BOZEMAN - A Gallatin National Forest official says he's at a loss for words to assess a federal judge's ruling requiring the U.S. Forest Service to restore and maintain nearly 650,000 acres of wilderness study area in their wild state of 24 years ago.

"We value the fact that the judge has made a decision, and this is out of court and the world can go on, so to speak," said Dave Garber. "(But) we think we've been managing very much in accord with the original decision …."

Environmental groups and motorized vehicle users also were unsure of the next step.

U.S. District Court Judge Donald Molloy on Tuesday ruled against the Forest Service in a lawsuit filed by the Montana Wilderness Association, American Wildlands and Friends of the Bitterroot in 1996. His order pertained to land identified in the Montana Wilderness Study Area Act.

"The courts always defer to the agency's expertise," said Rob Ament of American Wildlands. "But (the judge has) made it quite clear they've violated the law and now have to clean up their act … The question now is what the Forest Service will do to clean up their act."

The 1977 federal act mandated nine areas in Montana be set aside and studied for their wilderness values, he said. "The Forest Service was to maintain the character of them until Congress decided to either open them up to multiple use or designate them wilderness."

Regionally, the ruling impacts the 151,000-acre Hyalite Porcupine-Buffalo Horn area south of Bozeman.

"The Forest Service has not considered whether, how and to what extent its management decisions in the Hyalite Porcupine-Buffalo Horn Wilderness Study Area" have impacted the wilderness character of those areas as they were in 1977, Molloy wrote. "Thus the agency has unlawfully withheld or unreasonably delayed its maintenance of the area's 1977 wilderness character."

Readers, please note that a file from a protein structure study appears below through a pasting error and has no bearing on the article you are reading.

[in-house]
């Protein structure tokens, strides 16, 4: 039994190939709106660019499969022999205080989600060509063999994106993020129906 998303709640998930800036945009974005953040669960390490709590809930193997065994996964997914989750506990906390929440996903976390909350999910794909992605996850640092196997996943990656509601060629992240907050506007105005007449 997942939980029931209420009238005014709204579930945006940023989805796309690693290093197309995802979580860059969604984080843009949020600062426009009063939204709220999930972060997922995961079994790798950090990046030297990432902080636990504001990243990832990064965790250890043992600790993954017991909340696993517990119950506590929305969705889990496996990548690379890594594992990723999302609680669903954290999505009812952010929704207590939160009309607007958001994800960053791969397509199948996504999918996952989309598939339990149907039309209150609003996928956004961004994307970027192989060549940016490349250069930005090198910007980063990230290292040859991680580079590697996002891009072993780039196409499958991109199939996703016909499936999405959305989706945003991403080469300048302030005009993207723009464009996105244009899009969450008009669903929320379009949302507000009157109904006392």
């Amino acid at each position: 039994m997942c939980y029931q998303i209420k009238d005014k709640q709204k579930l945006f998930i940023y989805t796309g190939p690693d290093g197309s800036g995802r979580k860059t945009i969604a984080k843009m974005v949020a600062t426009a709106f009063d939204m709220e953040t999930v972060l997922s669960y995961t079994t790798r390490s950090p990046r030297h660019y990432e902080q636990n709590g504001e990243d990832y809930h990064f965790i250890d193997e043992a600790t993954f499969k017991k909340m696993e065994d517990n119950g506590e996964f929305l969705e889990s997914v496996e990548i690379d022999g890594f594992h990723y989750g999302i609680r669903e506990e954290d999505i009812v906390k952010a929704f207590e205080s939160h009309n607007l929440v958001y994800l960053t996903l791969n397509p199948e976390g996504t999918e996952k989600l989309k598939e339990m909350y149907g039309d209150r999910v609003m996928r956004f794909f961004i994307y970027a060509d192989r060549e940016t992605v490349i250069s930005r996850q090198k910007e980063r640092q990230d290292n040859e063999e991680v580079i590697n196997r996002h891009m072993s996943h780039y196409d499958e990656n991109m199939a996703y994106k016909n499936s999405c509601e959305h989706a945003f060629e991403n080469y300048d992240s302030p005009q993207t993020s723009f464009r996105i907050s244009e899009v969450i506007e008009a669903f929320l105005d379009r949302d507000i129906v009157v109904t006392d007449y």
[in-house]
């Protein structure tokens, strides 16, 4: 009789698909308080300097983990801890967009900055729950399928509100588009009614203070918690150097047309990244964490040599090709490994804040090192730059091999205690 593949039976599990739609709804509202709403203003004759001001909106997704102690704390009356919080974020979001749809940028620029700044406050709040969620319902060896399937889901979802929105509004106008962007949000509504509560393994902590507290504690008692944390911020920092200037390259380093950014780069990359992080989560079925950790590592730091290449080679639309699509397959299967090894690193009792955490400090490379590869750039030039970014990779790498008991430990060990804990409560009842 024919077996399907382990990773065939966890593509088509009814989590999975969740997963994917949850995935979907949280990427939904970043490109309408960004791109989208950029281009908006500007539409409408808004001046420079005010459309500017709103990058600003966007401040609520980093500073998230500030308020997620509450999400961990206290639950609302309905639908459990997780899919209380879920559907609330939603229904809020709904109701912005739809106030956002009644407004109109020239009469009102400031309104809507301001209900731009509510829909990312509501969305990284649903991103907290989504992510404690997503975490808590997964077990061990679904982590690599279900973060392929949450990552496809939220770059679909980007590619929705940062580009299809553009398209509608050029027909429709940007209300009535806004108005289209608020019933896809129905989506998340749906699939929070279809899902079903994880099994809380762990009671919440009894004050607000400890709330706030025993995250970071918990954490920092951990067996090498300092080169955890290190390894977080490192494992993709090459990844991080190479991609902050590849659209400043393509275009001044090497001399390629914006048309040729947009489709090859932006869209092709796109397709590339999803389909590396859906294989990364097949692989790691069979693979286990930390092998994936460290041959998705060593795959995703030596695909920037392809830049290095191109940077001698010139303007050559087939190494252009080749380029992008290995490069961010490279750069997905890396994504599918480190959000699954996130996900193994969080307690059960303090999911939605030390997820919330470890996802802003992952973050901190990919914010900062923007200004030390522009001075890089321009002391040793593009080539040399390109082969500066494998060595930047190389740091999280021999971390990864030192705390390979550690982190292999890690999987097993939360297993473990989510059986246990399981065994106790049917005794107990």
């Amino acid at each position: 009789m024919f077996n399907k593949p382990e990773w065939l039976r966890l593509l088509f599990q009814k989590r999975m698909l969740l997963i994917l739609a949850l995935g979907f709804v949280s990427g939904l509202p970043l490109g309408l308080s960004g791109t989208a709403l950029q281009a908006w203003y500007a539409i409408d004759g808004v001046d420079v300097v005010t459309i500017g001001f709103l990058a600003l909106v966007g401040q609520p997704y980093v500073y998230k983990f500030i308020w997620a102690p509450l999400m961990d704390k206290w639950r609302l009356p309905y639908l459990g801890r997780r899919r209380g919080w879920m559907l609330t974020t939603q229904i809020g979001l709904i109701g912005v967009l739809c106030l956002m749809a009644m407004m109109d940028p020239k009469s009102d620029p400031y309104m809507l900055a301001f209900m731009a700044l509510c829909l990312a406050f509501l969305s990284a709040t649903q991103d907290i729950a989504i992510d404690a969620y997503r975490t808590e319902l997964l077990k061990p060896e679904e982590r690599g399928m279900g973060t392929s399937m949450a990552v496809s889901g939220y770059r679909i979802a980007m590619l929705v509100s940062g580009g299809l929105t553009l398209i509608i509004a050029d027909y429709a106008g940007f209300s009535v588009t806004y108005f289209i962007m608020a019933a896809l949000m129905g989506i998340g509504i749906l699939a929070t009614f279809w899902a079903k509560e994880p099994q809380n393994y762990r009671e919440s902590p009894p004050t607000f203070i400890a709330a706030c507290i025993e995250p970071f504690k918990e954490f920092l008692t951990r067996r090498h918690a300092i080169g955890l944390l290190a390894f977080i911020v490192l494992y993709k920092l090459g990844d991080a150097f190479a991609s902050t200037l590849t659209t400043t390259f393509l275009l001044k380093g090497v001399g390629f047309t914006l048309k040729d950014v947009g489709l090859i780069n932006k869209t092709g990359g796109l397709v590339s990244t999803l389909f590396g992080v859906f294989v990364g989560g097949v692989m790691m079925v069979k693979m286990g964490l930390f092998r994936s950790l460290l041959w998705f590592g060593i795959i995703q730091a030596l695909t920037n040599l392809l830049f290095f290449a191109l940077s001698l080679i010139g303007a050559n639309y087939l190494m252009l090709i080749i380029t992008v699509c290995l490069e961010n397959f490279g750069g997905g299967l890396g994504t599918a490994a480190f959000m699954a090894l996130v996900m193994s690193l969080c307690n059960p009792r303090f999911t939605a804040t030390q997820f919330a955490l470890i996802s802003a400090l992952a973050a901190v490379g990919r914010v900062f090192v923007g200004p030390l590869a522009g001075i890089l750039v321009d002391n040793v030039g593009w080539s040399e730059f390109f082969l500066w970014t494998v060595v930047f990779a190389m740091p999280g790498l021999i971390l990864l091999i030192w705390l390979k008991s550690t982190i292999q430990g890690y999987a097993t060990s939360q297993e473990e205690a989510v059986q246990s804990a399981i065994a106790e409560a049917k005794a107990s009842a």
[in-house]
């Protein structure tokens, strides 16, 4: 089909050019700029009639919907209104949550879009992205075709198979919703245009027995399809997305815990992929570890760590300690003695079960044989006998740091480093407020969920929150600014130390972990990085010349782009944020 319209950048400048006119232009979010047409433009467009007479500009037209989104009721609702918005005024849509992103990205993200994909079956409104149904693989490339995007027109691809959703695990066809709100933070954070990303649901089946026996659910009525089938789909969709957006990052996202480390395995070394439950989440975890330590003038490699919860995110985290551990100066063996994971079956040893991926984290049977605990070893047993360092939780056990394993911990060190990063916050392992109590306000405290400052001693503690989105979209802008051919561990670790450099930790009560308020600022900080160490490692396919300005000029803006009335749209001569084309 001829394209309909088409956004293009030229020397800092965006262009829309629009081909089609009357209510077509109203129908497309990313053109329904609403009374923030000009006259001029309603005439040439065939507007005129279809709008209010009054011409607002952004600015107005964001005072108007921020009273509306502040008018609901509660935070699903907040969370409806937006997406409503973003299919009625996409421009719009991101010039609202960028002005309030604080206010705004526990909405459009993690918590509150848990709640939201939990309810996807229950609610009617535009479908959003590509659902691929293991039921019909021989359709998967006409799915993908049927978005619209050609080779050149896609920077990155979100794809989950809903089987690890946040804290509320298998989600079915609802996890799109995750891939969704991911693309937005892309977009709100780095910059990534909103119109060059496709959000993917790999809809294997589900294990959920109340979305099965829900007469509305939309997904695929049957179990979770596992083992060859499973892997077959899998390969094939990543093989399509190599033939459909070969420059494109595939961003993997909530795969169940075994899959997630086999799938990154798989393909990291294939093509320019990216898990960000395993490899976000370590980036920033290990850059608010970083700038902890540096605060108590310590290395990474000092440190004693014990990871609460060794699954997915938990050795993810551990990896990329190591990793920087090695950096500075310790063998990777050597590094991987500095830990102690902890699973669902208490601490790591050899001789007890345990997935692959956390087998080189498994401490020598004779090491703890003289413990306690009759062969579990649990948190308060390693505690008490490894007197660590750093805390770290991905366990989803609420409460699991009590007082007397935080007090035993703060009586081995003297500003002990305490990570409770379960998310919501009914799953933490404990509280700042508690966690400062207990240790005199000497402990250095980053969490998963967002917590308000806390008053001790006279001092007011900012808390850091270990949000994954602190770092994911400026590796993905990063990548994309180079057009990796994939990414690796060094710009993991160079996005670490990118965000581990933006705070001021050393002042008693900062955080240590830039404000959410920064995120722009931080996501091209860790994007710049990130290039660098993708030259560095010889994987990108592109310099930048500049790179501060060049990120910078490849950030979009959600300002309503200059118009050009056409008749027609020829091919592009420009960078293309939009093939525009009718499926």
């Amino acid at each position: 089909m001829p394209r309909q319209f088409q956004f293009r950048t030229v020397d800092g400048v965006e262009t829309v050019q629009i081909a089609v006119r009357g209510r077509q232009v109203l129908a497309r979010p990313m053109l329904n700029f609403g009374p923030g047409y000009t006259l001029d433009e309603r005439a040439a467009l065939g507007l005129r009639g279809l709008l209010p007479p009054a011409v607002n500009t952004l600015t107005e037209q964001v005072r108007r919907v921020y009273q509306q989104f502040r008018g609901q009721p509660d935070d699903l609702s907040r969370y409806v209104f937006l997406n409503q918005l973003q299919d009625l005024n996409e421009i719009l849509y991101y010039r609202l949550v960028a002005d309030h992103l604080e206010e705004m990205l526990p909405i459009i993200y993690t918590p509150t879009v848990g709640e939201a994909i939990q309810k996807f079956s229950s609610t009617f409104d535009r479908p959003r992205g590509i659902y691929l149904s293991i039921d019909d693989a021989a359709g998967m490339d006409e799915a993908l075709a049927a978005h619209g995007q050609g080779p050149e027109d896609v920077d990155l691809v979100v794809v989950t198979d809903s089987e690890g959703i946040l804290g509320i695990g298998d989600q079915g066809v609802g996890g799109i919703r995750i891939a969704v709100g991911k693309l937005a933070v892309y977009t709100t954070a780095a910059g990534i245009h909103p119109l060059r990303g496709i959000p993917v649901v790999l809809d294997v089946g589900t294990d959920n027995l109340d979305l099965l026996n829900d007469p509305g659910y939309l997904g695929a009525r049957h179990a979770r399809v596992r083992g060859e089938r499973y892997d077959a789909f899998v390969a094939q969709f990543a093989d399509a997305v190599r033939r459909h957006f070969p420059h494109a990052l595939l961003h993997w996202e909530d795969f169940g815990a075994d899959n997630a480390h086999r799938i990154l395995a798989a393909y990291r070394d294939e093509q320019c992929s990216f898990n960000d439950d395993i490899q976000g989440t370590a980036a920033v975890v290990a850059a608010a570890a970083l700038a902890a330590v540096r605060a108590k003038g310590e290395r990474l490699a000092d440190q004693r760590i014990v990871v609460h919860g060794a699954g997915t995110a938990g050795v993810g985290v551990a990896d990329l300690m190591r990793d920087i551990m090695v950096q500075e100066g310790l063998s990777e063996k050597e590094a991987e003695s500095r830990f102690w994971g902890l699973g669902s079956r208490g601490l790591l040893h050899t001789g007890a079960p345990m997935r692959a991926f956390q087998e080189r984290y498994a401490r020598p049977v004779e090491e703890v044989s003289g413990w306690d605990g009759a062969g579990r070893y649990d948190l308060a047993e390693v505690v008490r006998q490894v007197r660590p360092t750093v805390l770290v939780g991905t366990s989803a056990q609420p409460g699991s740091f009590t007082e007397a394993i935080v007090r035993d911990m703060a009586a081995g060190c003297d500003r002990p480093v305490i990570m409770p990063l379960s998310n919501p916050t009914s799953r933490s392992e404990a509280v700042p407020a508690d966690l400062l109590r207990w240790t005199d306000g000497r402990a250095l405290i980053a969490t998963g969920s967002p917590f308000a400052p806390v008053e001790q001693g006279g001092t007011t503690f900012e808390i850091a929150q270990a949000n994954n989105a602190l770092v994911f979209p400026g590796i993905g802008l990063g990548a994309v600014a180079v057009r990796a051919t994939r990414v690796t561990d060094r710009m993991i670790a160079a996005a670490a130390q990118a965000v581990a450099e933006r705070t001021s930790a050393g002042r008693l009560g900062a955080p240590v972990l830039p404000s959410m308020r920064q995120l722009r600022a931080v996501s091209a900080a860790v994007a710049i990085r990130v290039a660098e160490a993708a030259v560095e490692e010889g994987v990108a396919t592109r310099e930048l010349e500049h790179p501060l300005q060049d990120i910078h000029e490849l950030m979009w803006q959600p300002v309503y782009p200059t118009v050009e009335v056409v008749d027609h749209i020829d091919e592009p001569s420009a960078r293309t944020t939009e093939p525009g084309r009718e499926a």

Allowing increased motorized vehicle use and improving trails to accommodate off-road vehicles are examples of the Forest Service's management mistakes, said Alex Phillips of the Montana Wilderness Association.

"This is a wonderful opportunity to restore what's been lost," Phillips said. "I hope the Forest Service looks at this as an opportunity to clarify their management plans."

It appears that motorized vehicle use should be returned to 1977 types and levels, but implementing that could prove difficult, she said.

"There are very few official monitoring reports of what was happening in 1977," Phillips said. "There are some photographs and people's memories."

Since the lawsuit was filed five years ago, the Forest Service has closed the Porcupine-Buffalo study area to motorized use on a year-by-year basis. Some hope Molloy's decision will permanently open it to motorized use as it was in 1977.

"In 1977, the law made no mention of ATVs and four-wheelers," said Kerry White of the Blue Ribbon Coalition, which advocates motorized recreation on public lands. "All motorized and off-road vehicles were allowed."

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